DAILY NEWS Oct 9, 2012 9:29 AM - 0 comments

NHL Lockout Losses Tip of the Iceberg for CBC: Friends

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The CBC will suffer a devastating financial loss of as much as $200 million annually if it loses the rights to Hockey Night in Canada in 2014 when its agreement with the NHL expires, according to a submission to the CRTC by the broadcast watchdog Friends of Canadian Broadcasting.

"The CBC is hooked on hockey and the lockout could be just a bitter foretaste of the future for the CBC," says Ian Morrison, spokesperson for the broadcast watchdog Friends of Canadian Broadcasting.

According to FRIENDS' analysis, Hockey Night in Canada:

  • Delivers      more than 50% of the ad revenue earned by CBC's English TV Network. And      because hockey sales are linked to sales elsewhere on the schedule, hockey      drives additional ad sales (as much as $10 million) earned by local      stations.
  • Punches      well above its weight, occupying 10% of the schedule but delivering 30% of      the entire audience watching CBC English TV. Losing hockey would wipe out      one third of CBC's audience.
  • Earns      a profit for the CBC, albeit a much smaller one in recent years because of      a 50% increase in fees the CBC agreed to pay the NHL when it last negotiated      a rights deal in 2007.
  • After      expenses of approximately $115 million, hockey clears $15 million for the      CBC.

Even if the CBC were to avoid the high cost to buy, market and produce hockey it would still face the expense of replacing the 400 hours hockey occupies on its schedule and this is the issue that would play havoc with CBC's finances. FRIENDS' analysis estimates this would cost approximately $500,000 per hour for a total cost of $200 million and would earn the CBC substantially less ad revenue.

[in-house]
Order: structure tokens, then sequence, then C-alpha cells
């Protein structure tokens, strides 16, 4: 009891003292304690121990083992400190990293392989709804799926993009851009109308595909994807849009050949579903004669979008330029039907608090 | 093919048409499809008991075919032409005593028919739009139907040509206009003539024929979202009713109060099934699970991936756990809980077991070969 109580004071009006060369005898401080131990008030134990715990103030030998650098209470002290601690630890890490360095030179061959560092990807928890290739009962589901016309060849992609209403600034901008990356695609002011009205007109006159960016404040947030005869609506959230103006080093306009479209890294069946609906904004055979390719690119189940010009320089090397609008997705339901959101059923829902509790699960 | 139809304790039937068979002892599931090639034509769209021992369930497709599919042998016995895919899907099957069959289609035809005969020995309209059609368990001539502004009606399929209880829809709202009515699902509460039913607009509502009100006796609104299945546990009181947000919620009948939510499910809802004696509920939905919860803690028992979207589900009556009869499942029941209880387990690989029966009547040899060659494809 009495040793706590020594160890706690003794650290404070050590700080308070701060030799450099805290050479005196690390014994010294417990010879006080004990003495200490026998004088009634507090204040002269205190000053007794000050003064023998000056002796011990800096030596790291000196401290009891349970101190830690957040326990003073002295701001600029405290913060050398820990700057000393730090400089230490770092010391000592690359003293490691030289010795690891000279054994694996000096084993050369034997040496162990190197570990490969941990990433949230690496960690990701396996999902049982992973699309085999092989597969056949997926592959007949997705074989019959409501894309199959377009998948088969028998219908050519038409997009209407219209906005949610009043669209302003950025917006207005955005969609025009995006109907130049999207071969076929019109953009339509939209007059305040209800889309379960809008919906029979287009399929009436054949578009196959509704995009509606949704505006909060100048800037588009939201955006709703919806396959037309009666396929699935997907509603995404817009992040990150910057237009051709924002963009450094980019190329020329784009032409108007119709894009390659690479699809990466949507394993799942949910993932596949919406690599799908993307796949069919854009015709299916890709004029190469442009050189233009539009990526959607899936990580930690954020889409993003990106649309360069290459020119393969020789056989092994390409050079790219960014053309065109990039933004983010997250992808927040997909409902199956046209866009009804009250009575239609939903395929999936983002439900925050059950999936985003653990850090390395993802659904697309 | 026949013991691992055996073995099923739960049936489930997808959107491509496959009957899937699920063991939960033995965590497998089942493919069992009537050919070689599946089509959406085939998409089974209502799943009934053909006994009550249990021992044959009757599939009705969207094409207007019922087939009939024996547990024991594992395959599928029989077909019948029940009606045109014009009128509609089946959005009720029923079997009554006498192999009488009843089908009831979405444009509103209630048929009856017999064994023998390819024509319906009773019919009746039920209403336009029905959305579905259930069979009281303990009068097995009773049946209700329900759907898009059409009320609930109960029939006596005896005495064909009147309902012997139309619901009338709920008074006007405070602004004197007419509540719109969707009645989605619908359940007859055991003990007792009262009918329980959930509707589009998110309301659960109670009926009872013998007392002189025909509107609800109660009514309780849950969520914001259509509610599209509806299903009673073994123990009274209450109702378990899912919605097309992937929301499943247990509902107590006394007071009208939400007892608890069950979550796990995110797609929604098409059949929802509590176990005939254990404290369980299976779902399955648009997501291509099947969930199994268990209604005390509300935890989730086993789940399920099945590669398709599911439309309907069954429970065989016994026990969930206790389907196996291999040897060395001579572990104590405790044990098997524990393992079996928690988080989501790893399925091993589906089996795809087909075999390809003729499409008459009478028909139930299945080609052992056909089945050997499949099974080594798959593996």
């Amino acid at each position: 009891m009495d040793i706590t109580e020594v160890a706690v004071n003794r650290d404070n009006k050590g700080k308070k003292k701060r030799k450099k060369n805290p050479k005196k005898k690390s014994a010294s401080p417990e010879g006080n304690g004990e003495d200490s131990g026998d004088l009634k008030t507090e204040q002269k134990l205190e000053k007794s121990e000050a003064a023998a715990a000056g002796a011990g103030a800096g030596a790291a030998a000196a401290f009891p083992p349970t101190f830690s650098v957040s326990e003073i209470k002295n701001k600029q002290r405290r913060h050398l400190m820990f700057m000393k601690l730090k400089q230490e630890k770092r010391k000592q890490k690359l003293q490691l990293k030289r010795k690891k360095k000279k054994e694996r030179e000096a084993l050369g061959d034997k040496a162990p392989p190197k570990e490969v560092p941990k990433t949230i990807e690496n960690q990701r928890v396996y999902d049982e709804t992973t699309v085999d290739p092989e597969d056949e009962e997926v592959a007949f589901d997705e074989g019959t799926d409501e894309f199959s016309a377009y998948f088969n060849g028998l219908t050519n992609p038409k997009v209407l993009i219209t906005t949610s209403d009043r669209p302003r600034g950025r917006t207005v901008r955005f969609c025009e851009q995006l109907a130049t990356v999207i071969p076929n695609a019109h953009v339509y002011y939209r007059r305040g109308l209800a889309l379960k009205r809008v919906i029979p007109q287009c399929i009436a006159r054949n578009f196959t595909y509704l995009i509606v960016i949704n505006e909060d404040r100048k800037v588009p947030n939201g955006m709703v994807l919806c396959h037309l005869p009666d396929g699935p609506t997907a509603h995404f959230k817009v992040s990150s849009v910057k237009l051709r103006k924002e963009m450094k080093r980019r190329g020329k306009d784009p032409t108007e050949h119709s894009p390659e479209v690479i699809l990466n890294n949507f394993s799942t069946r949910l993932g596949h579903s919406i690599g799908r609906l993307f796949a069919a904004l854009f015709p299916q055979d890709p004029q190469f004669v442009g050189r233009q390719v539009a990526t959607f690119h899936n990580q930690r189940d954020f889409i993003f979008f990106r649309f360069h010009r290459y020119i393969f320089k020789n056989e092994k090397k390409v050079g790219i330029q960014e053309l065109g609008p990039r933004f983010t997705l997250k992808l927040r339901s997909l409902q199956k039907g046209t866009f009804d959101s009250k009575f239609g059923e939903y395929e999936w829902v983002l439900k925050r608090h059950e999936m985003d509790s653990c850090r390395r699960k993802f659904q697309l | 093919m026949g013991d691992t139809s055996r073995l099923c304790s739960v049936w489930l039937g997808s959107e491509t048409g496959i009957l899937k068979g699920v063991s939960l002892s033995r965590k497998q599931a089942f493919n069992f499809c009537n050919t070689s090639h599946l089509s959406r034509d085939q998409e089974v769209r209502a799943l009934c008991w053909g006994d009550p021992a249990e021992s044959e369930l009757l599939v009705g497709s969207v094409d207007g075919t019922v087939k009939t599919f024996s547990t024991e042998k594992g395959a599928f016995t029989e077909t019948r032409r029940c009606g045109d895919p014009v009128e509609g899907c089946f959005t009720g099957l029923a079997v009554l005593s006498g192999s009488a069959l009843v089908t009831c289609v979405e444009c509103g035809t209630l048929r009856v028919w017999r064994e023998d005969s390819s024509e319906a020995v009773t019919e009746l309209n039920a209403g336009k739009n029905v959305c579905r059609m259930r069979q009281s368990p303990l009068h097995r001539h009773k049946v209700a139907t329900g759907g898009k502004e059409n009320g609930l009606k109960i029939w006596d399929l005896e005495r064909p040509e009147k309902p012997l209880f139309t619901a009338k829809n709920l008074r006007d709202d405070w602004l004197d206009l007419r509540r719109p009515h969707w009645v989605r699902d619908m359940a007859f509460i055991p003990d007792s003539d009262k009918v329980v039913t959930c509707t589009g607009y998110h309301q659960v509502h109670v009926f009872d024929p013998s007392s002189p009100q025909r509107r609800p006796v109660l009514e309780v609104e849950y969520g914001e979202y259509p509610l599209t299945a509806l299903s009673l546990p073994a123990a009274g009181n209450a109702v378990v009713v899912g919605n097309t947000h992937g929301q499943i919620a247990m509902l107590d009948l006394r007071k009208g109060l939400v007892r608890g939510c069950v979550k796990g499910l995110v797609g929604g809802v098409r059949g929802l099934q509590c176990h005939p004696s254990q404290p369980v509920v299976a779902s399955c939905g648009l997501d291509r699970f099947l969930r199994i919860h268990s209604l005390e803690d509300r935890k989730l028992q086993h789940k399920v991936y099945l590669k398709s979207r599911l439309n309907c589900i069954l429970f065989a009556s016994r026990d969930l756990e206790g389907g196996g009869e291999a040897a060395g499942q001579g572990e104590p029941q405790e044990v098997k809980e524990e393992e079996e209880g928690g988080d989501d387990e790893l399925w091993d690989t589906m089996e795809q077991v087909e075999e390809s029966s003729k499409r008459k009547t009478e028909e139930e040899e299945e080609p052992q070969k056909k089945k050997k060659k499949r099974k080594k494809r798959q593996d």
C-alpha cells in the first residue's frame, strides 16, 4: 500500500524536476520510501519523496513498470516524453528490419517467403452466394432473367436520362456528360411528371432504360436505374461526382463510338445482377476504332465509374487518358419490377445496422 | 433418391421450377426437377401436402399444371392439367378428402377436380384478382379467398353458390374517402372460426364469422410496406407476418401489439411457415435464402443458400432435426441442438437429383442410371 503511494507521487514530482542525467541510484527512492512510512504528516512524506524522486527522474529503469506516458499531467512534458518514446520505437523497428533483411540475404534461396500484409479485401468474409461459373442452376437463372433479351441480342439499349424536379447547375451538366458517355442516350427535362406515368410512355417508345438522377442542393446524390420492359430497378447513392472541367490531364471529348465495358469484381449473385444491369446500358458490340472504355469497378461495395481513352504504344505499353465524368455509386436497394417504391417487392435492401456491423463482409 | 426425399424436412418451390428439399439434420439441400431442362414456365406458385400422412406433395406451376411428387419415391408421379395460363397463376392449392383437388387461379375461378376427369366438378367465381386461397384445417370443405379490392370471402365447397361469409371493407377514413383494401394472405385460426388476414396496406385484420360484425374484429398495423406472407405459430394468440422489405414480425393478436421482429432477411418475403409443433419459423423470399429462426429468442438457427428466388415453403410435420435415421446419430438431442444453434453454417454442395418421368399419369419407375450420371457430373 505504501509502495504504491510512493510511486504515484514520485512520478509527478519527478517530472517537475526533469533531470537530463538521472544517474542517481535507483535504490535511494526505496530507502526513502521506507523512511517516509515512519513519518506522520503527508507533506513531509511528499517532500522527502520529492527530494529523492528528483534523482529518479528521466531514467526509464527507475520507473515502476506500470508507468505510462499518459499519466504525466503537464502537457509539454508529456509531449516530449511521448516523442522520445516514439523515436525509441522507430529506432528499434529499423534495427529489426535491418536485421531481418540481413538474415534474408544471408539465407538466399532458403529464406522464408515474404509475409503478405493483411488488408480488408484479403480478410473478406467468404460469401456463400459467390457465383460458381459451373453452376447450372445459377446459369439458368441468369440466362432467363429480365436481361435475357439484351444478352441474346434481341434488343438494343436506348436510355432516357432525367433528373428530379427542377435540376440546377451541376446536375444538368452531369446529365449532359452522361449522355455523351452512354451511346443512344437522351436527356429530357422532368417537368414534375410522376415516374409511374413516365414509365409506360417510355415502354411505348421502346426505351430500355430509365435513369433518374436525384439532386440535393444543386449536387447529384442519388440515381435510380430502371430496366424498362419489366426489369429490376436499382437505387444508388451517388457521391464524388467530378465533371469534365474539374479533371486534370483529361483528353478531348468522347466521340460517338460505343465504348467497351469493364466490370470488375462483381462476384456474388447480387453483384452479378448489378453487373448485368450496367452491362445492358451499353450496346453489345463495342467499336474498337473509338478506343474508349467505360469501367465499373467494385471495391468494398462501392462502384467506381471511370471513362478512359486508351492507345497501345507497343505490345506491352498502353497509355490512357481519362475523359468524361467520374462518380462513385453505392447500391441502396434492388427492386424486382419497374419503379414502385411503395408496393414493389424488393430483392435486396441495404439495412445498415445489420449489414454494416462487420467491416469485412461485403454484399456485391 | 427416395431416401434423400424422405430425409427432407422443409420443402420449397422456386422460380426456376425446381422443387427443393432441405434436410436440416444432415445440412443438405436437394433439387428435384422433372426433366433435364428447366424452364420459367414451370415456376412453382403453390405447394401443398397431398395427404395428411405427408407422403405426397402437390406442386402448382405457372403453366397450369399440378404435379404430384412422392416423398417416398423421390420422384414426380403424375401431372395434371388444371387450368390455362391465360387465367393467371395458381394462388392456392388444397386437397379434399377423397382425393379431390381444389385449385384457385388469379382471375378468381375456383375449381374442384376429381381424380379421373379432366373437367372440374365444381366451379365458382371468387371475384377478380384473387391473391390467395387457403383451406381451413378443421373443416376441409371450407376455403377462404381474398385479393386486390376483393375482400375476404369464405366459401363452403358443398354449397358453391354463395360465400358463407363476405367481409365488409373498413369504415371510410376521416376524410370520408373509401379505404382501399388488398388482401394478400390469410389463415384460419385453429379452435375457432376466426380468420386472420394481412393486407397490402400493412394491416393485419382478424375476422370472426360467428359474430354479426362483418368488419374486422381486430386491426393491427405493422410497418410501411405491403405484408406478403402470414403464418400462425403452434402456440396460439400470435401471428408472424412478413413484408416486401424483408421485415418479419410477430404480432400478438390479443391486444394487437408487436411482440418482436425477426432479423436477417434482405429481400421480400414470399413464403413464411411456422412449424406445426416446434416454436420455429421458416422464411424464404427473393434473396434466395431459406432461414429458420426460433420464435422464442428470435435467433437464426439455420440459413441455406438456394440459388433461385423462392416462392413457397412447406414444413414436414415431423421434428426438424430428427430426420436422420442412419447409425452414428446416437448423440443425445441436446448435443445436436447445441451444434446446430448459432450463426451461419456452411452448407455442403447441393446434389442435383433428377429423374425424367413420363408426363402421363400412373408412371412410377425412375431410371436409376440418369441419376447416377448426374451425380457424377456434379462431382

"All told, the loss of hockey would be much worse than the most recent round of cuts from the federal budget. It would be a game changer for our national public broadcaster," Morrison said

The CBC is facing deep-pocketed competitors for its hockey rights who are thirsty for hockey. Bell and Rogers both own specialty channels dedicated to sports. Together, they control Maple Leafs Sports and Entertainment, the parent company of the Toronto Maple Leafs, and they have a recent history of beating the CBC for other broadcasting rights for major sports events like the Grey Cup and the Brier Curling Championship, and until recently, the Olympic games.

"If the CBC were to lose hockey, it would need to replace some 400 hours of hockey programming with a similar quantity of the very best, most attractive - and expensive ­ Canadian shows. Any other replacement strategy designed to minimize costs, such as American movies or repeats of Canadian shows, would prevent the CBC from meeting its Canadian content requirements and lower audiences," Morrison said.

FRIENDS has filed its analysis with the CRTC which on November 19 will begin the first review of the CBC's broadcast licences since 1999. The broadcast watchdog is calling on the CRTC to require the CBC to explain how it would deliver the Canadian content, regional shows and distinctive programs that the Broadcasting Act requires in the event of the CBC losing HNIC.

"FRIENDS is not proposing that CBC Television drop hockey but our national public broadcaster must prepare for this scenario, which could open new and exciting possibilities to operate more like a public broadcaster in sharp distinction from its private sector competitors - just as its radio services have done for many decades," Morrison said.

FRIENDS is hosting a town hall meeting in Hamilton this evening called The CBC We Want, moderated by Veronica Tennant, producer, director and prima ballerina. The event takes place from 5pm to 7pm at the Atrium, McMaster Innovation Park, 175 Longwood Road South. It is one of a national series to give viewers and listeners an opportunity to speak out about what they expect from the CBC, and is co-sponsored by McMaster's Department of Communications Studies and Multimedia and the McMaster-Syracuse Master of Communications Management program.

Friends of Canadian Broadcasting is an independent watchdog for Canadian programming and is not affiliated with any broadcaster or political party.

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